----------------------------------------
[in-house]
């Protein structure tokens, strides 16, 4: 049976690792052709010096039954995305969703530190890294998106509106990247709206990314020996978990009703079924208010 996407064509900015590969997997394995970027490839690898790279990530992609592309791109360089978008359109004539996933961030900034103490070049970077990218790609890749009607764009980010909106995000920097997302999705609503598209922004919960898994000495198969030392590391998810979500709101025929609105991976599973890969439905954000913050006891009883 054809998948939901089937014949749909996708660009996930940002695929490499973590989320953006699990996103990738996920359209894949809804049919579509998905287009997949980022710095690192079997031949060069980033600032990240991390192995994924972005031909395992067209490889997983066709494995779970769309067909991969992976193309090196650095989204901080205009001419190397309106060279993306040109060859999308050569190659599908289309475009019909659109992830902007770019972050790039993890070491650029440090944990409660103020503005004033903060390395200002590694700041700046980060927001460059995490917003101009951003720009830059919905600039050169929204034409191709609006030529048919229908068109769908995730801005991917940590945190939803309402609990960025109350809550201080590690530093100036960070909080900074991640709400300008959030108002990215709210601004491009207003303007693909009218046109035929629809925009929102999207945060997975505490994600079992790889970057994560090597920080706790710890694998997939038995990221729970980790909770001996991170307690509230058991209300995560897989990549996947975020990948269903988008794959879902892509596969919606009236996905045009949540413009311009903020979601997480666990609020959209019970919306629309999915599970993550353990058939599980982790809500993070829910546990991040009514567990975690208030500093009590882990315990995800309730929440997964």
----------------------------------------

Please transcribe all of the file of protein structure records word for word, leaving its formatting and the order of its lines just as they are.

[in-house]
């Protein structure tokens, strides 16, 4: 049976690792052709010096039954995305969703530190890294998106509106990247709206990314020996978990009703079924208010 996407064509900015590969997997394995970027490839690898790279990530992609592309791109360089978008359109004539996933961030900034103490070049970077990218790609890749009607764009980010909106995000920097997302999705609503598209922004919960898994000495198969030392590391998810979500709101025929609105991976599973890969439905954000913050006891009883 054809998948939901089937014949749909996708660009996930940002695929490499973590989320953006699990996103990738996920359209894949809804049919579509998905287009997949980022710095690192079997031949060069980033600032990240991390192995994924972005031909395992067209490889997983066709494995779970769309067909991969992976193309090196650095989204901080205009001419190397309106060279993306040109060859999308050569190659599908289309475009019909659109992830902007770019972050790039993890070491650029440090944990409660103020503005004033903060390395200002590694700041700046980060927001460059995490917003101009951003720009830059919905600039050169929204034409191709609006030529048919229908068109769908995730801005991917940590945190939803309402609990960025109350809550201080590690530093100036960070909080900074991640709400300008959030108002990215709210601004491009207003303007693909009218046109035929629809925009929102999207945060997975505490994600079992790889970057994560090597920080706790710890694998997939038995990221729970980790909770001996991170307690509230058991209300995560897989990549996947975020990948269903988008794959879902892509596969919606009236996905045009949540413009311009903020979601997480666990609020959209019970919306629309999915599970993550353990058939599980982790809500993070829910546990991040009514567990975690208030500093009590882990315990995800309730929440997964």